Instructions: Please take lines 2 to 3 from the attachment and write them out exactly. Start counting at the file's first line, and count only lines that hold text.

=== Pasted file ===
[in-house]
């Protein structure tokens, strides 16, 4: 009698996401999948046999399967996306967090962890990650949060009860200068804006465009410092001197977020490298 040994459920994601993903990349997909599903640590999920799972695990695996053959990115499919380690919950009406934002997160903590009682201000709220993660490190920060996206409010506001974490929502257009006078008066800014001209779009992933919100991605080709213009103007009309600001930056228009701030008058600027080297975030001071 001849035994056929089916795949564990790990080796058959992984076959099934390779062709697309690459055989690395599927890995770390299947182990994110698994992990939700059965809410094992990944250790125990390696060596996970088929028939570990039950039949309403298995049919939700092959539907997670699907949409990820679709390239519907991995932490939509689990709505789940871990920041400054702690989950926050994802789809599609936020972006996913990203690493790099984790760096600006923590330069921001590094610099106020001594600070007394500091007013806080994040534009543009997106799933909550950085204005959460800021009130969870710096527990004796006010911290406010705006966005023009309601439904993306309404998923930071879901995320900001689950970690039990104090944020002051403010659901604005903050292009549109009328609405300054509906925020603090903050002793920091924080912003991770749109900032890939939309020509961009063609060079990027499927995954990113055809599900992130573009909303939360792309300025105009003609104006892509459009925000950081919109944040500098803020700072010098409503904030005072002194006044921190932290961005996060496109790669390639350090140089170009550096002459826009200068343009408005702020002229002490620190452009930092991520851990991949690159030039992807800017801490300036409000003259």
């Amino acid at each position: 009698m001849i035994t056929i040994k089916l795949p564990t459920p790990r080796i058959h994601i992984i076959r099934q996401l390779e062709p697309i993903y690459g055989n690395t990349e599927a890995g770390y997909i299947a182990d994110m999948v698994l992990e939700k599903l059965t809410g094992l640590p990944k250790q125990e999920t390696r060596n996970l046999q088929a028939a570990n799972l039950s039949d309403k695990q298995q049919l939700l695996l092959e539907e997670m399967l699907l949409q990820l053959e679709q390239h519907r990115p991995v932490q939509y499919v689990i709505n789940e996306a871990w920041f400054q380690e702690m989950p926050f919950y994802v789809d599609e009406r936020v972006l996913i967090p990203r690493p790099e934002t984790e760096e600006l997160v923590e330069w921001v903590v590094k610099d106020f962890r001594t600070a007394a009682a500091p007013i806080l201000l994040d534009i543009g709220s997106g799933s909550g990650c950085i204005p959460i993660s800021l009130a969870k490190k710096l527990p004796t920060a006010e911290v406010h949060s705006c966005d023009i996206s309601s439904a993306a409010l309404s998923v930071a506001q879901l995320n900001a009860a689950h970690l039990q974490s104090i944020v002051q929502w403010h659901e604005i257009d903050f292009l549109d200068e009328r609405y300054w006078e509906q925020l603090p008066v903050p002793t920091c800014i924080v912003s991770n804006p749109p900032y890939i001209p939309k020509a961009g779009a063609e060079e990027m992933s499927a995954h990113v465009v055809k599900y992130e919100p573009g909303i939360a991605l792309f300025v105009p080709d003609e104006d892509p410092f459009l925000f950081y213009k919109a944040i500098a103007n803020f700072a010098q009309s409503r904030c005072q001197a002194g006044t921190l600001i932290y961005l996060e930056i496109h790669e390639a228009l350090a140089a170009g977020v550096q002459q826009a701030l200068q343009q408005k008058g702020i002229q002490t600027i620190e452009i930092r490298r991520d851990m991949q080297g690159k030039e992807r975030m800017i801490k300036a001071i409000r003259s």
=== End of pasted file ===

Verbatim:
């Protein structure tokens, strides 16, 4: 009698996401999948046999399967996306967090962890990650949060009860200068804006465009410092001197977020490298 040994459920994601993903990349997909599903640590999920799972695990695996053959990115499919380690919950009406934002997160903590009682201000709220993660490190920060996206409010506001974490929502257009006078008066800014001209779009992933919100991605080709213009103007009309600001930056228009701030008058600027080297975030001071 001849035994056929089916795949564990790990080796058959992984076959099934390779062709697309690459055989690395599927890995770390299947182990994110698994992990939700059965809410094992990944250790125990390696060596996970088929028939570990039950039949309403298995049919939700092959539907997670699907949409990820679709390239519907991995932490939509689990709505789940871990920041400054702690989950926050994802789809599609936020972006996913990203690493790099984790760096600006923590330069921001590094610099106020001594600070007394500091007013806080994040534009543009997106799933909550950085204005959460800021009130969870710096527990004796006010911290406010705006966005023009309601439904993306309404998923930071879901995320900001689950970690039990104090944020002051403010659901604005903050292009549109009328609405300054509906925020603090903050002793920091924080912003991770749109900032890939939309020509961009063609060079990027499927995954990113055809599900992130573009909303939360792309300025105009003609104006892509459009925000950081919109944040500098803020700072010098409503904030005072002194006044921190932290961005996060496109790669390639350090140089170009550096002459826009200068343009408005702020002229002490620190452009930092991520851990991949690159030039992807800017801490300036409000003259």
């Amino acid at each position: 009698m001849i035994t056929i040994k089916l795949p564990t459920p790990r080796i058959h994601i992984i076959r099934q996401l390779e062709p697309i993903y690459g055989n690395t990349e599927a890995g770390y997909i299947a182990d994110m999948v698994l992990e939700k599903l059965t809410g094992l640590p990944k250790q125990e999920t390696r060596n996970l046999q088929a028939a570990n799972l039950s039949d309403k695990q298995q049919l939700l695996l092959e539907e997670m399967l699907l949409q990820l053959e679709q390239h519907r990115p991995v932490q939509y499919v689990i709505n789940e996306a871990w920041f400054q380690e702690m989950p926050f919950y994802v789809d599609e009406r936020v972006l996913i967090p990203r690493p790099e934002t984790e760096e600006l997160v923590e330069w921001v903590v590094k610099d106020f962890r001594t600070a007394a009682a500091p007013i806080l201000l994040d534009i543009g709220s997106g799933s909550g990650c950085i204005p959460i993660s800021l009130a969870k490190k710096l527990p004796t920060a006010e911290v406010h949060s705006c966005d023009i996206s309601s439904a993306a409010l309404s998923v930071a506001q879901l995320n900001a009860a689950h970690l039990q974490s104090i944020v002051q929502w403010h659901e604005i257009d903050f292009l549109d200068e009328r609405y300054w006078e509906q925020l603090p008066v903050p002793t920091c800014i924080v912003s991770n804006p749109p900032y890939i001209p939309k020509a961009g779009a063609e060079e990027m992933s499927a995954h990113v465009v055809k599900y992130e919100p573009g909303i939360a991605l792309f300025v105009p080709d003609e104006d892509p410092f459009l925000f950081y213009k919109a944040i500098a103007n803020f700072a010098q009309s409503r904030c005072q001197a002194g006044t921190l600001i932290y961005l996060e930056i496109h790669e390639a228009l350090a140089a170009g977020v550096q002459q826009a701030l200068q343009q408005k008058g702020i002229q002490t600027i620190e452009i930092r490298r991520d851990m991949q080297g690159k030039e992807r975030m800017i801490k300036a001071i409000r003259s």